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Racism in ELT is ‘widespread and well-documented’


Varinder’s personal story of a non-white woman teacher in white male dominated transnational ELT shows how deeply discriminatory the profession has become. It shows that being perceived as a ‘native speaker’ has often nothing to do with your mother tongue, but everything with being white and Western-looking.

This might shock you. You might think that Varinder’s story is but one unfortunate example. And we can’t generalise from it. Surely such a nice profession as ELT can’t be that racist?

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‘Communal crystal ball gazing is very useful’


Richard Day, owner of English in Chester, talks about how language schools have been working together to raise standards and tackle upcoming challenges in the UK market.

Tell us a bit about who you are and your role at the language school English in Chester.
I am the owner and current director of marketing. Over my 41 years at the school I have worked in and led all departments. I handed over the role of principal to Nigel Paramor 10 years ago. Nigel is in charge of running the school and this leaves me with time to represent the school nationally, regionally and internationally and focus on developing the business.

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Mastering the art of motivation


International programmes keep academics in touch with ‘realities on the ground’, Dr Martin Lamb, senior lecturer at Leeds University, tells EL Gazette

Tell us a little about your early career, your VSO experiences and what led you finally to Leeds University.

After a disastrous early foray into the business world, I did a PGCE in history. But then I thought I’d put some distance between me and my future school pupils by teaching English abroad for a while. I didn’t return for seventeen years!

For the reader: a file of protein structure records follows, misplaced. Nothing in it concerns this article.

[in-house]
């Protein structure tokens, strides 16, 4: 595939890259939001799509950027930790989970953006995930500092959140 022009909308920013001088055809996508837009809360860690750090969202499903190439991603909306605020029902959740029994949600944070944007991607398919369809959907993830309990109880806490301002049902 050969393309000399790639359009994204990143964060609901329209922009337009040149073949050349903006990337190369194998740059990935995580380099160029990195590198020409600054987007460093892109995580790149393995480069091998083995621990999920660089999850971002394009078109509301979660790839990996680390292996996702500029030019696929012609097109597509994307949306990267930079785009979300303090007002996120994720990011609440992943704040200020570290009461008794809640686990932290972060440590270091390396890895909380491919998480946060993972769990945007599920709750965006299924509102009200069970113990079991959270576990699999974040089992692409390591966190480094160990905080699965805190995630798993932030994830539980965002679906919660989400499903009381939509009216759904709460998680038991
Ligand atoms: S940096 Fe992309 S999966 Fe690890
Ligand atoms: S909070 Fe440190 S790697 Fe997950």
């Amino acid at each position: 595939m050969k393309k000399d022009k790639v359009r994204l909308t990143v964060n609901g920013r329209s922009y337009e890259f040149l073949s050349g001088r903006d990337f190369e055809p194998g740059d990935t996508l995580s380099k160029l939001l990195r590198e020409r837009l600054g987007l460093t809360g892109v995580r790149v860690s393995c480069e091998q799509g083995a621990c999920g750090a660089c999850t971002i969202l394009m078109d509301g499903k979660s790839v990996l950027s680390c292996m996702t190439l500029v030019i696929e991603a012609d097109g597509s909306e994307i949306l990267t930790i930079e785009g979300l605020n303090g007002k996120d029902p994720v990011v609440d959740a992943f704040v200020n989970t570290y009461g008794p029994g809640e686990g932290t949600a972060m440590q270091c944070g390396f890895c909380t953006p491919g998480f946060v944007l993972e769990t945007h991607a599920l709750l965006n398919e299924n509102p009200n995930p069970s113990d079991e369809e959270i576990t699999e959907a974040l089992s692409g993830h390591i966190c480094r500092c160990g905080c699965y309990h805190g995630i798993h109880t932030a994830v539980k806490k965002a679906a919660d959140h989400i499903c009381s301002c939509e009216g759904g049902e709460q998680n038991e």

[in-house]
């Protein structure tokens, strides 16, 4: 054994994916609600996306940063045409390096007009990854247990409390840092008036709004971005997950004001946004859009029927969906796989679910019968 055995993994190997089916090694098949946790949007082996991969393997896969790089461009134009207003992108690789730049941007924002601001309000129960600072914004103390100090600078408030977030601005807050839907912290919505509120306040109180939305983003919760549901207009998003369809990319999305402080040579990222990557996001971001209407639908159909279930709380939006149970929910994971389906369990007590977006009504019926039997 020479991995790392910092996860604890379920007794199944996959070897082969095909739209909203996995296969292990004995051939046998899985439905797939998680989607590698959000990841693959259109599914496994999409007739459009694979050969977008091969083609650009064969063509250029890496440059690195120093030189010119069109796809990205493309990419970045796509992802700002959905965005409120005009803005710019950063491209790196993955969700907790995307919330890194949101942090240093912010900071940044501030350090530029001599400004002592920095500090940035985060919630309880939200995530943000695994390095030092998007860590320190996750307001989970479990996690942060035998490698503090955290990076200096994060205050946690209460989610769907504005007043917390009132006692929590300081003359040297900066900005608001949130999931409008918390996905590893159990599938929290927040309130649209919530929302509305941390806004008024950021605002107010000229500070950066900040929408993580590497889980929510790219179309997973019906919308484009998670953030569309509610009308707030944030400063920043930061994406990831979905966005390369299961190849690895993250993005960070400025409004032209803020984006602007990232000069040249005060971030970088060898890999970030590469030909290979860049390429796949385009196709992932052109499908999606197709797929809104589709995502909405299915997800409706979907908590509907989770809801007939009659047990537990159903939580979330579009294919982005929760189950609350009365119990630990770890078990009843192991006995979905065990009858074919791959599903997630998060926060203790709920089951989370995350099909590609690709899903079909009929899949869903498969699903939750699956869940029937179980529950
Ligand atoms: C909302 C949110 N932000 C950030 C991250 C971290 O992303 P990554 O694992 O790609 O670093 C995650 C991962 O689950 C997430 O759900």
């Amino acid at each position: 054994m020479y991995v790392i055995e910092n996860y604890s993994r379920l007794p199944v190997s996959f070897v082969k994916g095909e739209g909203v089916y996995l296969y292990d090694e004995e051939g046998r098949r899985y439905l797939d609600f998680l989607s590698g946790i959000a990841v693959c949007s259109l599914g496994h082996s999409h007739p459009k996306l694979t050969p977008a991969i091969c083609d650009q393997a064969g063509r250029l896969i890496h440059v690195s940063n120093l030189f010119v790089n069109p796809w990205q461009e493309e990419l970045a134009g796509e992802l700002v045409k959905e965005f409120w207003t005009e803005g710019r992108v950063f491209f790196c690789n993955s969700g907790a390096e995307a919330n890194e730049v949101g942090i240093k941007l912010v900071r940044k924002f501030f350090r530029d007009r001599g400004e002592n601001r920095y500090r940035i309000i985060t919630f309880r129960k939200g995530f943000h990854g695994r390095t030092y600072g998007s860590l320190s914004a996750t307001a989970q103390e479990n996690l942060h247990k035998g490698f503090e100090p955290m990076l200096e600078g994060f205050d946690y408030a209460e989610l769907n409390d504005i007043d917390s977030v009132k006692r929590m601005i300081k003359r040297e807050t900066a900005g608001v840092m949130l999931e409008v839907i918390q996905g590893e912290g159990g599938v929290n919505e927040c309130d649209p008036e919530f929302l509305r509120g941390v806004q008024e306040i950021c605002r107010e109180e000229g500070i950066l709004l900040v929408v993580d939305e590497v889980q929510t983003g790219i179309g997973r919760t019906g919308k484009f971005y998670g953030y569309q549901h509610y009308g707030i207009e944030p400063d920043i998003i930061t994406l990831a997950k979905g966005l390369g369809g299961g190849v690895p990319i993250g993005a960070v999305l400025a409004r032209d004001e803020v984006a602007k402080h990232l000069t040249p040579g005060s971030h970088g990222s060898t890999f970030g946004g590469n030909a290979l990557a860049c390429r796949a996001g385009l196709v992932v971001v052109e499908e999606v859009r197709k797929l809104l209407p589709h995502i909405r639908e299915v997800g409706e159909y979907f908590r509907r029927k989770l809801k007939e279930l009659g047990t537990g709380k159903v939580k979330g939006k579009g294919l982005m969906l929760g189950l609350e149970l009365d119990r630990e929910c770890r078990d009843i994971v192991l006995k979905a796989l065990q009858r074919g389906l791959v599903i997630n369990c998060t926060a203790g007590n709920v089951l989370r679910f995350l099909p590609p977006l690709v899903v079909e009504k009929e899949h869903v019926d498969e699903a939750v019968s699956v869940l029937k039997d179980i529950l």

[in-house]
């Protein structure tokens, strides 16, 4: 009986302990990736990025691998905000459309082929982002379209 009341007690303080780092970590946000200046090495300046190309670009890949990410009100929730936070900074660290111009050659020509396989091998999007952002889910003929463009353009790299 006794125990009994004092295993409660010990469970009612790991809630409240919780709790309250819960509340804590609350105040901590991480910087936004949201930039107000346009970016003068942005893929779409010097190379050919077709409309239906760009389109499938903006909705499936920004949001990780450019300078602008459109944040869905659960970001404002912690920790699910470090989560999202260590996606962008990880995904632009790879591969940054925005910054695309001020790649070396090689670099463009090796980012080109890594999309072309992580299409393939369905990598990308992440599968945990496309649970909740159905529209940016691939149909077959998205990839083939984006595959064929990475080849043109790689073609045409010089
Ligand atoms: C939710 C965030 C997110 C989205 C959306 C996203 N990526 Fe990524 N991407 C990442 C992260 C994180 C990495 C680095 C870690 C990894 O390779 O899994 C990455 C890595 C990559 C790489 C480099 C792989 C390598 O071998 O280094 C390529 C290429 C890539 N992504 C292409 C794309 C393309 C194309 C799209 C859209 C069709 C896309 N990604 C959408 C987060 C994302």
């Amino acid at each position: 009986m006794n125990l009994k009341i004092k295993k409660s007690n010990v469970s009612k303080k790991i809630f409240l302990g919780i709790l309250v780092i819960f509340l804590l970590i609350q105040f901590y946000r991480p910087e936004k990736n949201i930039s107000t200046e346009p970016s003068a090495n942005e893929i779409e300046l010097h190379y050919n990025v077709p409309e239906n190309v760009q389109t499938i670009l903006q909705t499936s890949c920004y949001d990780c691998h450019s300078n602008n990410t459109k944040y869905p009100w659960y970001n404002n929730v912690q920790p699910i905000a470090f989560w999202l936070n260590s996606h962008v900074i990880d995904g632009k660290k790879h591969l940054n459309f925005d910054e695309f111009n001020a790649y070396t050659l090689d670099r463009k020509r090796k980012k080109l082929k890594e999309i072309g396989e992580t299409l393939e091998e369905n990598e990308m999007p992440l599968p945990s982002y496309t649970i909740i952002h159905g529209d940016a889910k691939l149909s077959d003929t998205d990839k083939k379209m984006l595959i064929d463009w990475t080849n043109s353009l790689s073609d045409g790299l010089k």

First I was in Sweden, then I joined VSO and was sent to Indonesia for a couple of years and stayed on for four more with the British Council. I did a masters degree at Lancaster in 1990–91, then spent five years in Bulgaria, again with the BC, before a further three years working on a big ADB-funded language centre development project in Sumatra.

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Inspector Gadget


ELTons award winner professor Stephen Bax reveals all about his career and his passion for innovation

- Before becoming a university professor at the Open University, you had some interesting and varied experiences as a Tefl teacher. Tell us about your career to date.

I started in Tefl in 1981 when I saw an advert for teachers in Sudan saying: ‘Teachers wanted, no experience necessary.’ So from 1981 to 1983 I taught English in a girls’ school in Argo in north Sudan with classes of up to 120, and I loved every minute of it, including learning Arabic.

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The hitchhiker’s guide to the (Tefl) galaxy


Dodging bullets in a civil war was one of the scarier moments in a long and intrepid career, veteran Peter Harris tells Claudia Civinini

Are you embarking on a Tefl adventure? You may not need to bring a towel, but sound qualifications, open-mindedness and a sense of humour are essential, says EFL industry veteran Peter Harris, who has spent forty years in the game.

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